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March 17, 2011

Severe Burns from Radiation: Lessons from Cancer Treatments


With Japan suffering through a national health scare over the leaking of radiation from its tsunami-damaged nuclear power plants, the topic of radiation sickness and radiation burns has made it front and center in the newspapers and TV news programs.

But the most common sources of radiation burns are the sun, and treatments for cancer. First, repeated sunburns means repeated radiation exposure, which damages skin cells so much that the possibility of getting carcinoma, melanoma, or other skin cancer is significant among people who do not take precautions to protect their skin from the sun.

Ironically, for people who have breast, cancer, colon cancer, and other types, radiation therapy is often used to stop malignant tumors from growing and spreading, and eventually killing them. But this treatment often results in radiation burns.

Here are a few things patients can do to help speed healing, and alleviate the pain of these burns--which actually hurt more than third-degree burns that destroy nerve endings.

-Hyperbaric oxygen therapy is used to treat severe radiation burns because of the increased need for nutrients and the need to generate healing quickly because of possible surgery to remove a malignancy. Hyperbaric oxygen therapy works as the pressure within the hyperbaric tank presses upon the vessels and saturates the plasma in the blood. This causes an increased amount of oxygen flow and increases the healing process. It also generates new skin cells.

-Intravenous therapy is used for severe radiation burns because the body can easily become dehydrated. This loss of fluids is due to the exposed, burned skin that cannot hold in moisture, and increased body temperature. Fluids are pumped into the body to help keep the patient hydrated and to speed recovery.

-Cool compresses as well as careful skin care will be needed for a radiation burn site after therapy for a malignancy. Cool compresses are applied to the affected areas to help the healing process and to relieve some of the burning feeling patients may experience.

-Because radiation-burned skin commonly becomes dry, red and flaky, and thus becomes itchy and irritating, applying aloe vera, a gentle moisturizer, to the skin can help ease flakiness and help promote burn healing. Aloe vera presents an ideal radiation burn moisturizer, since it is is gentle on the skin and should not cause further irritation. Aloe vera gel does not contain oils or fats, which act to seal heat into the radiation burn and slow the healing process. But remember that the American Cancer Society cautions that patients with allergies to onions, garlic or tulips may have adverse reactions to its use.

-Pain medications are necessary to ease discomfort from a radiation burn. Anything from ibuprofen to morphine may be administered, depending on the severity of the burns. Lesser burns may be treated with over-the-counter drugs, but doctors may prescribe more serious pain medications for higher levels of pain.

-Debridement of the radiation burn site as well as antibiotic therapy will be used to treat the radiation burn area. Infection also may occur with radiation burns and needs to be treated to prevent further complications from the radiated burn site.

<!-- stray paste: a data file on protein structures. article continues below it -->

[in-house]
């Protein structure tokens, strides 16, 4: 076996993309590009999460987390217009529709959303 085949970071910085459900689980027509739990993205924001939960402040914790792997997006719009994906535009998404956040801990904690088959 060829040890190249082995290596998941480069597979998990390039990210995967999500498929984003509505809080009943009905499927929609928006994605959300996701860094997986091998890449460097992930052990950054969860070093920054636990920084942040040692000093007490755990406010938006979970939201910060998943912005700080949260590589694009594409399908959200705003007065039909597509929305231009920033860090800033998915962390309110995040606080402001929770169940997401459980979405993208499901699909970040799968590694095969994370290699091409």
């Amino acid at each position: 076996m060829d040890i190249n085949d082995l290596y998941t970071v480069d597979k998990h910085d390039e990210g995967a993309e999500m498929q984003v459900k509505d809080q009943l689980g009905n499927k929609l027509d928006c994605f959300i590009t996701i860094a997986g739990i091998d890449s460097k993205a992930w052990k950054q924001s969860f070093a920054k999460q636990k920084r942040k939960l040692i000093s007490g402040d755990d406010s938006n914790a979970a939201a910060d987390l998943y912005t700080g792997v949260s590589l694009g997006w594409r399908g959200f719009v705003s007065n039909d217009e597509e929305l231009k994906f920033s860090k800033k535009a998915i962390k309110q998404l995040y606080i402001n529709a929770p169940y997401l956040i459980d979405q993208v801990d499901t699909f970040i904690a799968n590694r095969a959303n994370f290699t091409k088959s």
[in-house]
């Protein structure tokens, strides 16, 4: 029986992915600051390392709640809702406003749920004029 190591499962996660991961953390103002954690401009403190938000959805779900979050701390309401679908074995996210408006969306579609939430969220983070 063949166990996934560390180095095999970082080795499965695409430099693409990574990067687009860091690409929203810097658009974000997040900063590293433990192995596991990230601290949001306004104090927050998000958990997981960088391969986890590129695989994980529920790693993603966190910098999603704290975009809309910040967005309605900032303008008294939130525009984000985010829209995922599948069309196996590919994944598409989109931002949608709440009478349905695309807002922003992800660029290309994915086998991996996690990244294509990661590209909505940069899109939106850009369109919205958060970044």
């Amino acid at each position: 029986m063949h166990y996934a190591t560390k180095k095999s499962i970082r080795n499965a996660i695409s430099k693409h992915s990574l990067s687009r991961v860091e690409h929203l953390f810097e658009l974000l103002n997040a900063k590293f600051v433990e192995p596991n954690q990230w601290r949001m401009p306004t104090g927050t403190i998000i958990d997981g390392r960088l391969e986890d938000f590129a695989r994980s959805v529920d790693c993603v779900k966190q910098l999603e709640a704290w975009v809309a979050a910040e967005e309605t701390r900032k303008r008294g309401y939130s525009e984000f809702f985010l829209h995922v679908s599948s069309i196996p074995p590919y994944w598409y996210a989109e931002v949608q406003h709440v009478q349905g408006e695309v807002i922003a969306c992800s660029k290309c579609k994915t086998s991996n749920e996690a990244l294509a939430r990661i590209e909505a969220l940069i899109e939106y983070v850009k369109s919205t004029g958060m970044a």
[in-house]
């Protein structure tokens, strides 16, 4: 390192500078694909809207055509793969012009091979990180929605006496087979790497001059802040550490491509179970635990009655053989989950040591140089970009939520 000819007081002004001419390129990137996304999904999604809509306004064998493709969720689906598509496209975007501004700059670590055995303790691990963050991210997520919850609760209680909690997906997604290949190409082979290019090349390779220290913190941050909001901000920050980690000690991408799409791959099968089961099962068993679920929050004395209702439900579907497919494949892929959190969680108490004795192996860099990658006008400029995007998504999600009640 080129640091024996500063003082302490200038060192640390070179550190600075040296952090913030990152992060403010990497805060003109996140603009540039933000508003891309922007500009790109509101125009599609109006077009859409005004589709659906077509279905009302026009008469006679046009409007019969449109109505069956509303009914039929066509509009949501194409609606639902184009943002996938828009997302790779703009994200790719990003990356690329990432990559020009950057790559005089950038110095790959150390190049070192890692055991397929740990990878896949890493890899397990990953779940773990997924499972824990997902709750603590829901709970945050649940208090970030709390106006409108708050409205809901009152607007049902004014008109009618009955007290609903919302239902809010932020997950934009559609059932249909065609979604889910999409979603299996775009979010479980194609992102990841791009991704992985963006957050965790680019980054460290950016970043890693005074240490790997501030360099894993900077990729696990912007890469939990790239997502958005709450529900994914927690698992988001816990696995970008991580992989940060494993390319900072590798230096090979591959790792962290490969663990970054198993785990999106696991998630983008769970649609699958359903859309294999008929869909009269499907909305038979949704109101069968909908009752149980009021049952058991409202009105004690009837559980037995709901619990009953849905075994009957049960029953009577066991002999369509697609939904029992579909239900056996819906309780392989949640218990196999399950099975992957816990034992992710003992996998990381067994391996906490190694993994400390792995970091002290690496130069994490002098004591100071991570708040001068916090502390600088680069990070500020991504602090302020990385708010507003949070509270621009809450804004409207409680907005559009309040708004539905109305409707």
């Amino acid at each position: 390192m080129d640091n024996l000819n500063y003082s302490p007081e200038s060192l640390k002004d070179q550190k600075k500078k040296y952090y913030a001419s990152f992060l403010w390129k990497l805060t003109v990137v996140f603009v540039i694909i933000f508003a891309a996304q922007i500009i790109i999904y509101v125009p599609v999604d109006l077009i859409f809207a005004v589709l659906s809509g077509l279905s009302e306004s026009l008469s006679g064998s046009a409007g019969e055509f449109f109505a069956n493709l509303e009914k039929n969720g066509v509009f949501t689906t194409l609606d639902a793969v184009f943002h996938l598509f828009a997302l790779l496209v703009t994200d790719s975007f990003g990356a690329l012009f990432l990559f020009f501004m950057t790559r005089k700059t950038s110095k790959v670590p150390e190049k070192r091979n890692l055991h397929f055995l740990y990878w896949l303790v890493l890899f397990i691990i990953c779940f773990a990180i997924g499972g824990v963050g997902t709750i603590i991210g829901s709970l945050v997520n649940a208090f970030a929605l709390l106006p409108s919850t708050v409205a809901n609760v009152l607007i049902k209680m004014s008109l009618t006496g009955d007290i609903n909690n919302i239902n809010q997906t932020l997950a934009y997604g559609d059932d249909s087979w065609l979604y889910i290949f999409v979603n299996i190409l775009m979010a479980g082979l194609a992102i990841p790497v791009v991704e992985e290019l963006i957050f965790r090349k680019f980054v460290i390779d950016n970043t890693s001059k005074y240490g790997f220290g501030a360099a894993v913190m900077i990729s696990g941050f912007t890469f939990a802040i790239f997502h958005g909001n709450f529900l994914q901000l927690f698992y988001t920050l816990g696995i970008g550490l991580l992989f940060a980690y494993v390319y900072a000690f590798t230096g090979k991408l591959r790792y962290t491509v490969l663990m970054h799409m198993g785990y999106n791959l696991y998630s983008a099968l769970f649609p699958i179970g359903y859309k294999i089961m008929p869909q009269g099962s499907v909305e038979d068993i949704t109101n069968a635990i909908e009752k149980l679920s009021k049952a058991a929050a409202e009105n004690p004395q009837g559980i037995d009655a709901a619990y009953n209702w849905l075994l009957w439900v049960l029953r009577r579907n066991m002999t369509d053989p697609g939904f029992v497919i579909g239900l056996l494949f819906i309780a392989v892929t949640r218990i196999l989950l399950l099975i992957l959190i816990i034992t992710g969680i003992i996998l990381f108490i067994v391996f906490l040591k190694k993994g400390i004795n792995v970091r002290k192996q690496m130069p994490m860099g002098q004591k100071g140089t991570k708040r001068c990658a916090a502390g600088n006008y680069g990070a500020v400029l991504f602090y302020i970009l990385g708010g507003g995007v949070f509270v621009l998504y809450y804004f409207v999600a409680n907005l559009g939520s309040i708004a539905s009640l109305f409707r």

Lastly, consider this: If you do obtain severe burn injuries from a medical treatment, you might want to consult with a person-injury law firm such as Kramer & Pollack LLP in Mineola, NY, to see if the medical provider was negligent in applying the treatment.

August 2, 2010

The Effect of Sun on the Skin

The sun plays an important role in the manufacture of vitamin D. The sun has ultraviolet rays which can be harmful to the skin. There are three types of rays, Ultraviolet A, B and C. Ultraviolet A rays penetrate the skin more deeply than ultraviolet B. it's responsible for wrinkles, skin tanning and premature aging of the skin. Ultraviolet B rays affect the epidermis which is the outer layer of the skin and is responsible for sunburns. Ultraviolet C rays are absorbed almost completely by the ozone layer. Both A and B rays can harm the skin and can cause skin cancer.

Wrinkles:

The skin is held together in a smooth and a firm way by a protein called collagen. UVA rays damage collagen leading to the formation of wrinkles.

Tanning:

People often believe that tanning is healthy but it is not. A tan actually means that damage has been done to the skin. Melanocytes are the cells producing melanin which is the pigment responsible for skin color. When the skin is exposed to the sun the melanocytes produce more melanin to protect the skin and this pigment creates the tan.

Sunburns: (see sunburns part I, part II).

Skin cancer: (see Basal cell carcinoma, Squamous cell and melanoma).

Prevention:

  • Decrease sun exposure and avoid exposure to sun during peak hours (between 10 a.m. and 4 p.m.)
  • Wear protective clothes such as long sleeved shirts, long pants, a hat and sunglasses.
  • Use a broad spectrum sunscreen with a sun protection factor of at least 15 or greater. Apply the sunscreen to all exposed areas 30 minutes before sun exposure, reapply sunscreen every 2 hours and after sweating or swimming.
  • Check your skin for any lesion that recently appeared or any changes in pre existing lesions
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This information is not intended nor implied to be a substitute for professional medical advice; it should not be used during any medical emergency or for the diagnosis or treatment of any medical condition. Call 911 for all medical emergencies.